Super Bowl Sunday will feature another powerful anti-domestic violence PSA

A text could help.
A text could help.
Image: NO MORE
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Amid ads for Pokemon, AXE body spray, Bud Light, and Skittles, the National Football League’s Super Bowl championship this Sunday (Feb. 7) will feature a powerful public service announcement against domestic violence.

The ad is a simple portrayal of a text message exchange between two women, one of whom invites the other to join her at a Super Bowl party. Her friend says she can’t come because “Jacob is in one of his moods.” Asked whether she is okay, only the unnerving bubble that indicates texting shows up.

The ad was released by the nonprofit organization NO MORE and devised by New York-based advertising agency Grey. The NFL donated airtime and paid for the production costs.

It’s actually the second time the NFL has sponsored a PSA of this sort. The first, during Super Bowl XLIX, came on the heels of a domestic abuse scandal involving NFL running back Ray Rice, which rocked the league in 2014 (and quickly receded into the public’s memory). This year, a developing scandal involving Cleveland Browns quarterback Johnny Manziel, who was accused by his ex-girlfriend of assaulting her, seems to have barely cast a pall on the NFL’s pre-game festivities taking place in host city San Francisco.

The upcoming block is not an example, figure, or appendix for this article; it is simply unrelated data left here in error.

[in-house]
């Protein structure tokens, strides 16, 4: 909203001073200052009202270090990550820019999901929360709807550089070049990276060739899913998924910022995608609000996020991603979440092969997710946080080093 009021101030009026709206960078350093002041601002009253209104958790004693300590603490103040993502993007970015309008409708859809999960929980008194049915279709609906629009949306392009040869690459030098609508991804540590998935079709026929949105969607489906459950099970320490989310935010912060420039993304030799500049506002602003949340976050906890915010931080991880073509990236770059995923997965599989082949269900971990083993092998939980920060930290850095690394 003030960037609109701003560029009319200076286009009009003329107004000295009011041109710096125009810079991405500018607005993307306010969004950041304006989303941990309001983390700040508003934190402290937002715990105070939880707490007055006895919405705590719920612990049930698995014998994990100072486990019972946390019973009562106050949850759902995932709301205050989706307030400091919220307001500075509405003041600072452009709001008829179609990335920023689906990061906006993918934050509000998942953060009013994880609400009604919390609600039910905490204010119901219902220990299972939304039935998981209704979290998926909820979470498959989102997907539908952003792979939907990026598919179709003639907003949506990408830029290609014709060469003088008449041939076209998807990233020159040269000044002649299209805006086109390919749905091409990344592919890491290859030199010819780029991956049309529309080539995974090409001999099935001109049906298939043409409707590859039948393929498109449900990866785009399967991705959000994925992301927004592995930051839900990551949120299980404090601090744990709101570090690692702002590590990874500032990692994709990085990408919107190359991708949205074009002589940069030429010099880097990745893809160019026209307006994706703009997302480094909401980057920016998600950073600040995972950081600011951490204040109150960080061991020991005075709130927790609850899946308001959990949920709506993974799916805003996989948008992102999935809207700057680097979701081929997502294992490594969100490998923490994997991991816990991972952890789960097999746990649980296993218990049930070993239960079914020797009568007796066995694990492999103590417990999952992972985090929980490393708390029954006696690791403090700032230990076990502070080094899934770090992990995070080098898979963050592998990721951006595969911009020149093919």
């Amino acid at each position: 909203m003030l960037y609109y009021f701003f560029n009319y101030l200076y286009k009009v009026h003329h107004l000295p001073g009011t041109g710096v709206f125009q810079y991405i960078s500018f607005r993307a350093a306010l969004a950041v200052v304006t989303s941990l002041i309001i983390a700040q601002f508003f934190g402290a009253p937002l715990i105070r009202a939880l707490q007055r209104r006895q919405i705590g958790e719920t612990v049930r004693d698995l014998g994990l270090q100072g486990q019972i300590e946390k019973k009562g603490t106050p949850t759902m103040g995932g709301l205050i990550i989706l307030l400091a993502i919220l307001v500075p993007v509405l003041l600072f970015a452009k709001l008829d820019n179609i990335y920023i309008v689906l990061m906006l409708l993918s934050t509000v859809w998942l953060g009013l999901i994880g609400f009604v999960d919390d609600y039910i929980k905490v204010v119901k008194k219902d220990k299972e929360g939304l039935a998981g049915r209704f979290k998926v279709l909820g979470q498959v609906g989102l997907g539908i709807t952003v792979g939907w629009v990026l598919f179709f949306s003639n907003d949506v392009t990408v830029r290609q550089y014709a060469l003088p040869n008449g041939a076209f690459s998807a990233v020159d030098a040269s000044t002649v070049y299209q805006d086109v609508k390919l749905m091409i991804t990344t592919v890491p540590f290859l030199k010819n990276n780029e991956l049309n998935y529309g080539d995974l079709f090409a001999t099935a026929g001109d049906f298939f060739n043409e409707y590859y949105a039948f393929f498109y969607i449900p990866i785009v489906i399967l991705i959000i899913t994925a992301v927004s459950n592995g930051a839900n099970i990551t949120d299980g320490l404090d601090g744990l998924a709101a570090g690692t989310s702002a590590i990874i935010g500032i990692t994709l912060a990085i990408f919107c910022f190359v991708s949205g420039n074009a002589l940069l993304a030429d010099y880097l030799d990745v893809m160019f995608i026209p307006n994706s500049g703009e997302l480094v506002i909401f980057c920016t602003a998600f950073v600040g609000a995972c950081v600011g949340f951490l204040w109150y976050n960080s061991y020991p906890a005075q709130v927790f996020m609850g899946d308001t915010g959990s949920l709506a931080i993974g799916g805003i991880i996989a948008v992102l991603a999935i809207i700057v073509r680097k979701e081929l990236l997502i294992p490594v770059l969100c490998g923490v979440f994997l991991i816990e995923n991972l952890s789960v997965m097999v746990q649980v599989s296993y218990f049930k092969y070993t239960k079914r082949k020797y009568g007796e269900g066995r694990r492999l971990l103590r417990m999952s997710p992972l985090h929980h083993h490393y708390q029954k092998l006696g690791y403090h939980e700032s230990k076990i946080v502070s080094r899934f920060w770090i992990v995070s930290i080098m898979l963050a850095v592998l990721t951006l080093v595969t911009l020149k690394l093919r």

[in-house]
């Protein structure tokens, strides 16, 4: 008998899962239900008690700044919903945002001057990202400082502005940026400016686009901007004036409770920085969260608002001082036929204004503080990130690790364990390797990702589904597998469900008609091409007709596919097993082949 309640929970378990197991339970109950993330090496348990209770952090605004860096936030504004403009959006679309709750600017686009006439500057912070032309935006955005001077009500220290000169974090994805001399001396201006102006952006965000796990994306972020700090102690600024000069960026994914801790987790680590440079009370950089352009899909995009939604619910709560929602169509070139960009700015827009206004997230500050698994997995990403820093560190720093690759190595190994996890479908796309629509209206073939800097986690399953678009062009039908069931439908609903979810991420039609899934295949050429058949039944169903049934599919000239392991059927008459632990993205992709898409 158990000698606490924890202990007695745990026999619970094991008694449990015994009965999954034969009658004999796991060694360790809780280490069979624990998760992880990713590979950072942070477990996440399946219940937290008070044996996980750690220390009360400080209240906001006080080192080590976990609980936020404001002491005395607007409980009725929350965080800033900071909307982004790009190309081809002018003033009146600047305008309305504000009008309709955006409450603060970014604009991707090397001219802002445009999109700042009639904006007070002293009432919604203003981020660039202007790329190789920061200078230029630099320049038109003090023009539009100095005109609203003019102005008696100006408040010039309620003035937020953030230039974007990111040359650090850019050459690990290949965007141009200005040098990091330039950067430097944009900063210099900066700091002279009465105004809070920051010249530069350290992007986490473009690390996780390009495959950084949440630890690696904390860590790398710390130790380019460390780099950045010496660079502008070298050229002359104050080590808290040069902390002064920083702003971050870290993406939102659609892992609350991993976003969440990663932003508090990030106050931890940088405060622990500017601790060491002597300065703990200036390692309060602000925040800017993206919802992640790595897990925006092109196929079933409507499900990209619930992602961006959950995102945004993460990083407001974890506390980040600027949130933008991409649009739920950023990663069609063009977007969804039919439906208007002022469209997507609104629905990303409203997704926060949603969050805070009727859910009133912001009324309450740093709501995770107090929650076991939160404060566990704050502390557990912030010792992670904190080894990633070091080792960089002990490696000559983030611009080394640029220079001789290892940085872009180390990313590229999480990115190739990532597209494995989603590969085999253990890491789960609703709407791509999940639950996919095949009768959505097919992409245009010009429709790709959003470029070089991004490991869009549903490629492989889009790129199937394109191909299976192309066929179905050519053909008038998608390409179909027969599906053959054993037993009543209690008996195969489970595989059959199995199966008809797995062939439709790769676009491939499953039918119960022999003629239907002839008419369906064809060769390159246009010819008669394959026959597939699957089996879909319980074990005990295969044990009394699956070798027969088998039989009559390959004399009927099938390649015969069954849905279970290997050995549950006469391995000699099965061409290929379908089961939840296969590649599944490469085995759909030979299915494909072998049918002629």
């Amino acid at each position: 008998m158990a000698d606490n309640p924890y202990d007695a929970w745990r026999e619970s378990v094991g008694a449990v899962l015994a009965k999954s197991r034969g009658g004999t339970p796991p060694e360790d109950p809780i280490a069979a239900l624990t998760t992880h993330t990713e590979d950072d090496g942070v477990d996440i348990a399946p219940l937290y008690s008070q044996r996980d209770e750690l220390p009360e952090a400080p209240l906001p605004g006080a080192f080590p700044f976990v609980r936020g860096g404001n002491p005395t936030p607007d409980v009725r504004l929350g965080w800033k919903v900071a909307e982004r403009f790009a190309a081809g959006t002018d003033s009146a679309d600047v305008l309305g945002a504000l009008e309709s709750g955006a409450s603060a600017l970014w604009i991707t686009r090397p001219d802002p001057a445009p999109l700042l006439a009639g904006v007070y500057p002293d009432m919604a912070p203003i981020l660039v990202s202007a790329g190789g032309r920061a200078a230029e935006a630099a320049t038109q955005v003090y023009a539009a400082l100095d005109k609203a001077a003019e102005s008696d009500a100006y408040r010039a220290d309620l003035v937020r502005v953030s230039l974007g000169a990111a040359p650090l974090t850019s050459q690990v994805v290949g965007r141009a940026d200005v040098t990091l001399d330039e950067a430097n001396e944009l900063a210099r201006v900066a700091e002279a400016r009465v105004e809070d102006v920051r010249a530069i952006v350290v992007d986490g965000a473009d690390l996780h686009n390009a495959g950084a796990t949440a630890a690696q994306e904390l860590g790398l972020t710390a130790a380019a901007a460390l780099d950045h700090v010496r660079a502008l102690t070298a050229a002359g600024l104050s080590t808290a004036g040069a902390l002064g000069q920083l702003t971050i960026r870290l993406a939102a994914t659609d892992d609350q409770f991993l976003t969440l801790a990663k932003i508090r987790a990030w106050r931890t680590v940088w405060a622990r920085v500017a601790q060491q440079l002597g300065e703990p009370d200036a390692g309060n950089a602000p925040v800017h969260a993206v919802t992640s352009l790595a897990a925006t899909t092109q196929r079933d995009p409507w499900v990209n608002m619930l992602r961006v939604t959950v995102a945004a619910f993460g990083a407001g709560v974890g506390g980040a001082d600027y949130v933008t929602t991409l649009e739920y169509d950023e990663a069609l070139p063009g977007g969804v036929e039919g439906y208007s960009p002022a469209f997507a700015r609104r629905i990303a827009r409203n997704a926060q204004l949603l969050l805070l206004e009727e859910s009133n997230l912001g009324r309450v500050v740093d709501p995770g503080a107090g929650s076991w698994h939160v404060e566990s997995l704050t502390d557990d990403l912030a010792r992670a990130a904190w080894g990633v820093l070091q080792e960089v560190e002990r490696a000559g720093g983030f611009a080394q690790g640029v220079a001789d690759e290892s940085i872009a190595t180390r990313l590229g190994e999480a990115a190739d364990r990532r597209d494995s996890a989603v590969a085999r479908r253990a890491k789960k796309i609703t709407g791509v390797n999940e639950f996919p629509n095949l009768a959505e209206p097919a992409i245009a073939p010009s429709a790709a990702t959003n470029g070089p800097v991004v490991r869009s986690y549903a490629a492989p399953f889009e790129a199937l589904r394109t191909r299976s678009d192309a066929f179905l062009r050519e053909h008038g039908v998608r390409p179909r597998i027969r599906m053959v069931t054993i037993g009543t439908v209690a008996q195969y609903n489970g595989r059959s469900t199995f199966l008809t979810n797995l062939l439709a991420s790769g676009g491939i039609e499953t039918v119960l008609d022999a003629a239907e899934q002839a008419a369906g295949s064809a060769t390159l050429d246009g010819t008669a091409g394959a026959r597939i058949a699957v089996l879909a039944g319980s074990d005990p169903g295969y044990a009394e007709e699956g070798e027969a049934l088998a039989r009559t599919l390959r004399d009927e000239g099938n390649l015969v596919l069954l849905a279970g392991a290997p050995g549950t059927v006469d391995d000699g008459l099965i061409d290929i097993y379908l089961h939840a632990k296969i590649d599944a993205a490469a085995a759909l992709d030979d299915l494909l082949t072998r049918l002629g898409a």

The new PSA “shows the importance of paying attention to subtleties of communication,” Virginia Witt, NO MORE’s director, tells Quartz. It’s different from last year’s commercial, which featured a haunting 911 phone call. ”Texting is the way that most young people are communicating today…it is the way that relationships, be it romantic or friendships, are conducted,” Witt says, noting that teens and young adults are among the most affected by couple violence.

Widely cited statistics that Super Bowl Sunday was the worst day of the year for domestic abuse have been debunked. But Witt tells Quartz it is still a crucial day to air the PSA, because “it’s a time when all Americans gather with their friends and family in their living rooms … it’s a big slice of America that can be reached.”

The Super Bowl is, in fact, the most-watched TV event in America, and ads are the main event for most viewers. Following last year’s ad, Witt says, NO MORE saw a tidal wave of responses, so much that the group had to change its servers to accommodate the heightened interest in its website, which provides information on domestic violence. Hotlines around the country reported there was an increase in calls from survivors around the time of the SuperBowl.

According to a study conducted by NO MORE and the Avon Foundation in 2013, one in three women report being a victim of domestic violence, and one in two Americans over 15 know someone who has been a victim of it.